William Augustus Miles[20] West of England and Wales[21] Miles was an assistant poor law commissioner.[20]
James Mitchell[22] East of England[13]
Richard Michaux Muggeridge Lancashire, Westmorland, Cumberland, and part of the West Riding of Yorkshire;[21]
and a further report on Ireland
Muggeridge and his appointment were attacked by Richard Oastler.[23]
Cæsar George Otway (son of Cæsar Otway)[24] Ireland[14] Otway blamed workers' combinations for driving away investment in the trade.[25] He also reported on the recent establishment of cotton mills.[26]
Jelinger Cookson Symons[11] South of Scotland

Investigative reports[edit]

Joseph Fletcher, who was secretary,[27] reported on the Midlands.[28] There were initially five assistant commissioners; five more positions were granted, but only four were taken up. The remaining funds were used to send Fletcher to the Midlands, and two of the assistant commissioners to the continent.[10]

Symons reported in Part I in 1839; the other Parts appeared in 1840.[29] Part II involved Mitchell, Austin and Keyser; Part III Chapman, Otway, and Muggeridge on Irish linen;[30] Part V Miles, Muggeridge and Symons.[31] Hickson made a separate report in 1840; in it he advocated abolition of the Corn Laws, and a system of national education.[4][8][29]

Final report[edit]

The final report of the Commission was dated 19 February 1841.[10] Senior included in it extracts from an unpublished study he had made ten years earlier, after Lord Melbourne had invited him to report on trade combinations and strikes.[32]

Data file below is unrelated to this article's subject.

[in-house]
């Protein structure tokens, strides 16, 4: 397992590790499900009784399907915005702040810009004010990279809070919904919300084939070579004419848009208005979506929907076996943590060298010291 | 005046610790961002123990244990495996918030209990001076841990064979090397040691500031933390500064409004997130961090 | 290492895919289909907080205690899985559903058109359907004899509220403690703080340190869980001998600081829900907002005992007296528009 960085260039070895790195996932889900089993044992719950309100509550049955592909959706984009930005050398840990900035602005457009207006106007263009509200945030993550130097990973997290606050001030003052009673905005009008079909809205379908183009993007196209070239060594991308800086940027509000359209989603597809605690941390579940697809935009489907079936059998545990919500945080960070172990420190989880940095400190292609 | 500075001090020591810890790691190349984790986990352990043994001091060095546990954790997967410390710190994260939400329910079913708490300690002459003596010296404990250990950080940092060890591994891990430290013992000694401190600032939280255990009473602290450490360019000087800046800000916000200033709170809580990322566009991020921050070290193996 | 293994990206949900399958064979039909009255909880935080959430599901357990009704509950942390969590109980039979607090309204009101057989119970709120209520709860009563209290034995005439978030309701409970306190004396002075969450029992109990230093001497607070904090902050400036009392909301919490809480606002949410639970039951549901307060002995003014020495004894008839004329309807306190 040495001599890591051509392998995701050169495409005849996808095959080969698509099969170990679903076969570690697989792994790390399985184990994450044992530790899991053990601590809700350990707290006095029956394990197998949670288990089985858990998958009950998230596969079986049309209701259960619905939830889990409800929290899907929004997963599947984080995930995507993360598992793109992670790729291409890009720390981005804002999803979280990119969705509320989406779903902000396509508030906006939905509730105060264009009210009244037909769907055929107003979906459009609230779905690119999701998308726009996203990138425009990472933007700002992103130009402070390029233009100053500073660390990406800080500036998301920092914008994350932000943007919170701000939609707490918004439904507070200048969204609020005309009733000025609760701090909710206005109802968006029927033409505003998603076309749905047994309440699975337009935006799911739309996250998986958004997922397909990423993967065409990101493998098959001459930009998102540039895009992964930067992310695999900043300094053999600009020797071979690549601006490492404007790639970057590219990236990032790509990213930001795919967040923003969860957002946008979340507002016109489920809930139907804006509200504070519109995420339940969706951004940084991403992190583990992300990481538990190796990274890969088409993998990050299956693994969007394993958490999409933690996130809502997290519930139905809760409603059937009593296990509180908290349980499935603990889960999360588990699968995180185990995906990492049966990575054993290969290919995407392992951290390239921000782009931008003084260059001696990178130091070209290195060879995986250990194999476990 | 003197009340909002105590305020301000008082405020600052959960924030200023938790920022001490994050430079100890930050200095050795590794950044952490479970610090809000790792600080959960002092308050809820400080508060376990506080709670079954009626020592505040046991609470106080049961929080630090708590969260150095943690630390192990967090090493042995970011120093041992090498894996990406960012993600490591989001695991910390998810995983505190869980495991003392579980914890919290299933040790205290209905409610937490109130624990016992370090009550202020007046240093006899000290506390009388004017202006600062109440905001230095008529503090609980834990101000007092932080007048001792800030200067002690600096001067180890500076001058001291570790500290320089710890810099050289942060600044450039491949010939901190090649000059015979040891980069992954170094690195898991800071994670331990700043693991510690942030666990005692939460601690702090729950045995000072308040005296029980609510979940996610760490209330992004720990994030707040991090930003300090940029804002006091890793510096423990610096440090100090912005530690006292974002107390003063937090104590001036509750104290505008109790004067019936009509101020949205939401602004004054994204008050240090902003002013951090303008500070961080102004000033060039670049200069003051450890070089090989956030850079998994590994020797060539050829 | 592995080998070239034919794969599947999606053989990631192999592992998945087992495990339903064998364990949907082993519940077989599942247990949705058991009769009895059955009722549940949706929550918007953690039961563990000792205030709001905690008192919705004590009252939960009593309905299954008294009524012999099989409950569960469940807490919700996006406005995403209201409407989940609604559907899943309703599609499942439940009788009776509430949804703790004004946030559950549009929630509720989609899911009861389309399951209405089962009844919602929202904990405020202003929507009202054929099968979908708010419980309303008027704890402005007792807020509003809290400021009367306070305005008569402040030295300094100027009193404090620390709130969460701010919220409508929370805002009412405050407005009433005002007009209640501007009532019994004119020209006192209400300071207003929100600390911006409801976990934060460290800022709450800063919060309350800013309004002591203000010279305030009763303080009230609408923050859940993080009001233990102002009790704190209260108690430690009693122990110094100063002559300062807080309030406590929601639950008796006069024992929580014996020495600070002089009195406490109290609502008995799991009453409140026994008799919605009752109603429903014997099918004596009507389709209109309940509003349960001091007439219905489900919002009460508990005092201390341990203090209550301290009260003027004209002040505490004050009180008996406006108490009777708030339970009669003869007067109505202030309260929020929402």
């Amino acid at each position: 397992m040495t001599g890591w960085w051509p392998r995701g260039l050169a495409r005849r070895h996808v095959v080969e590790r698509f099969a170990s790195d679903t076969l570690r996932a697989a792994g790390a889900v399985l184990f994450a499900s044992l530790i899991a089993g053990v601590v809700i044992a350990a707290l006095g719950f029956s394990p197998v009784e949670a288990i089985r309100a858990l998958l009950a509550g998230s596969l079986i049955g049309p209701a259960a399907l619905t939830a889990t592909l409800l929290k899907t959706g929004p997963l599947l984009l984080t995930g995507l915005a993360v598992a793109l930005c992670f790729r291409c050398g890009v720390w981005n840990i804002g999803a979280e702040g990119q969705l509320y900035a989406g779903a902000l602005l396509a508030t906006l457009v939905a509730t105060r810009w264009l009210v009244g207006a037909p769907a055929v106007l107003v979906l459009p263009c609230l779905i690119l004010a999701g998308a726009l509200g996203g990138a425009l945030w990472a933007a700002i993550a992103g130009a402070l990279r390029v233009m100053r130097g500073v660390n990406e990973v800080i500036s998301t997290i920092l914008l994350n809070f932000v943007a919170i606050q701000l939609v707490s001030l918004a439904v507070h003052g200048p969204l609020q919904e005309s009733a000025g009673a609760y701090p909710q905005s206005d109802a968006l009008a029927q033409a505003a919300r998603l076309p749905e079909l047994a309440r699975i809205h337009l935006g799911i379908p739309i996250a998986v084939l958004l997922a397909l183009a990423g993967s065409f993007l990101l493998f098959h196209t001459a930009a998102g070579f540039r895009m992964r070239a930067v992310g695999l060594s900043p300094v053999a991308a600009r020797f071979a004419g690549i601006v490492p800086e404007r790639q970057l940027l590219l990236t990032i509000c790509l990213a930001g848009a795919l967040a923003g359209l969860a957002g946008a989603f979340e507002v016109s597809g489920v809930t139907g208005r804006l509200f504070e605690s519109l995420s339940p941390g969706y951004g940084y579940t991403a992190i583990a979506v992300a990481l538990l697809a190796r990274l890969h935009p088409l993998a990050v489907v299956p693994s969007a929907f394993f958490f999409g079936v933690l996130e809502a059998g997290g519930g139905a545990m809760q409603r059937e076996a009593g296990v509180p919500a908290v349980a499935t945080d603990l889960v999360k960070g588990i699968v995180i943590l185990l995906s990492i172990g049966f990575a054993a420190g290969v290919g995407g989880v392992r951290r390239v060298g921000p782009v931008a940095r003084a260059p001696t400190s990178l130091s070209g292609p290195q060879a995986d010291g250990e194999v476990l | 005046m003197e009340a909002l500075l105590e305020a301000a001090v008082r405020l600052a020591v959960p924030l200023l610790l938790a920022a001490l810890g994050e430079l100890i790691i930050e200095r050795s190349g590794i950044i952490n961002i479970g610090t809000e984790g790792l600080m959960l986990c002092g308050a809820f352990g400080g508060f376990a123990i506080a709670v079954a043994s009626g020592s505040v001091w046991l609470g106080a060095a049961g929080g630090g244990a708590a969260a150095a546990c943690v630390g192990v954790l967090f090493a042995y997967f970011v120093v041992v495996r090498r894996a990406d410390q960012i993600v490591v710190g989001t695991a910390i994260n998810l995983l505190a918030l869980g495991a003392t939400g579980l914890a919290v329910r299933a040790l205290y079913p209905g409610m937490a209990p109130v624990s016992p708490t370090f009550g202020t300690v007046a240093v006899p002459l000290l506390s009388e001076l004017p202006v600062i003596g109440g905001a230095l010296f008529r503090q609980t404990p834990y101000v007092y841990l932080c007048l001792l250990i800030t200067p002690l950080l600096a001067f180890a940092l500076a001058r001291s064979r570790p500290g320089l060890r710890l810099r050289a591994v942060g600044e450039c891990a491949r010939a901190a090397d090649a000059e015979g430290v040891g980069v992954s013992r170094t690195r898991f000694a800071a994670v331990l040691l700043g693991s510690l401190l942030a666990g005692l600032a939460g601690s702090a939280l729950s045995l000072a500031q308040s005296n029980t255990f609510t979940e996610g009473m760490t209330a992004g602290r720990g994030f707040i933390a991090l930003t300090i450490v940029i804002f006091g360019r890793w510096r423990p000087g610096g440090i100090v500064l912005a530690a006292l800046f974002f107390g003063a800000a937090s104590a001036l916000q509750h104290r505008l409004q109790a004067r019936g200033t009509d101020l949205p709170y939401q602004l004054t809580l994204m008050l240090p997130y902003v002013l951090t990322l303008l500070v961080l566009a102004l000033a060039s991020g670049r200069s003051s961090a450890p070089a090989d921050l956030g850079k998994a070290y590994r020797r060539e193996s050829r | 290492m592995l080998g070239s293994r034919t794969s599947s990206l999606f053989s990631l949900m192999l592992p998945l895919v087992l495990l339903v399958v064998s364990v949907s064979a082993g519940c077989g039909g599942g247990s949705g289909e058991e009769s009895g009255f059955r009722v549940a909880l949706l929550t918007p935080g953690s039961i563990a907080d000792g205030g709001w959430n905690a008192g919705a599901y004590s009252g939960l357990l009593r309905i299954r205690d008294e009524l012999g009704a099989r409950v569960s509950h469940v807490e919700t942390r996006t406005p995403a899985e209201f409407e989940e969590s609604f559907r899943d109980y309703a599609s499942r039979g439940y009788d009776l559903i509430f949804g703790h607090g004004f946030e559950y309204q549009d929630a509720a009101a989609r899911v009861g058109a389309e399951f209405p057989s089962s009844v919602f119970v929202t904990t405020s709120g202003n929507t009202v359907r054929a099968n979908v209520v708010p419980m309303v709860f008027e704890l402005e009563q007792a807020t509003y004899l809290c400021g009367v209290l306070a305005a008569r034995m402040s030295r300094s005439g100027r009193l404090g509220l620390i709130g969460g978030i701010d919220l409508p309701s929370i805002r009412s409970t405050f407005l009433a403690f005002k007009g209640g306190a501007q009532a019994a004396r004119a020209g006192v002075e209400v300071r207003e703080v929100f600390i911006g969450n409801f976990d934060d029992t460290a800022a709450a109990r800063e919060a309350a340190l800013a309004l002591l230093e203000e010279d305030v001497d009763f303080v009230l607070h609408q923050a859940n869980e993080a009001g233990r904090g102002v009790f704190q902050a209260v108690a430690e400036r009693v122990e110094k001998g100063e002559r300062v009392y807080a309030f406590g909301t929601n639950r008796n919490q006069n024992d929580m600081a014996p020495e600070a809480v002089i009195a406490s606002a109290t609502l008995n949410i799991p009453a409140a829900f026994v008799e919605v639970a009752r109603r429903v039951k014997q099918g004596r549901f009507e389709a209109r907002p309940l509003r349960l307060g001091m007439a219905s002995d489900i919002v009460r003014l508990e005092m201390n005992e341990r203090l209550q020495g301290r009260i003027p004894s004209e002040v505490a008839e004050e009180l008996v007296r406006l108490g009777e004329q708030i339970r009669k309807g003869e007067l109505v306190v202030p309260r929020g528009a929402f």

1. ^ a b Peter Spiller (1992). The Chapman Legal Family. Victoria University Press. p. 25. ISBN 978-0-86473-227-9. Retrieved 13 June 2013. 
  2. ^ s:The Chartist Movement/Chapter 2
  3. ^ Alfred Plummer; Richard E. Early. the blanket makers 1669-1969. Taylor & Francis. p. 72. GGKEY:2RG3N46QTRB. Retrieved 13 June 2013. 
  4. ^ a b David Winstanley (1 January 1957). A Schoolmaster's Notebook: Being an Account of a Nineteenth-century Experiment in Social Welfare. Manchester University Press. p. 7 note 8. GGKEY:E7W3DCTKJ1F. Retrieved 13 June 2013. 
  5. ^ John Burnett (7 February 2002). Idle Hands: The Experience of Unemployment, 1790-1990. Taylor & Francis. p. 63. ISBN 978-0-203-16196-8. Retrieved 13 June 2013. 
  6. ^ a b Edward Palmer Thompson (1963). The Making of the English Working Class. IICA. pp. 300–2. GGKEY:W8XC2FBP0LR. Retrieved 13 June 2013.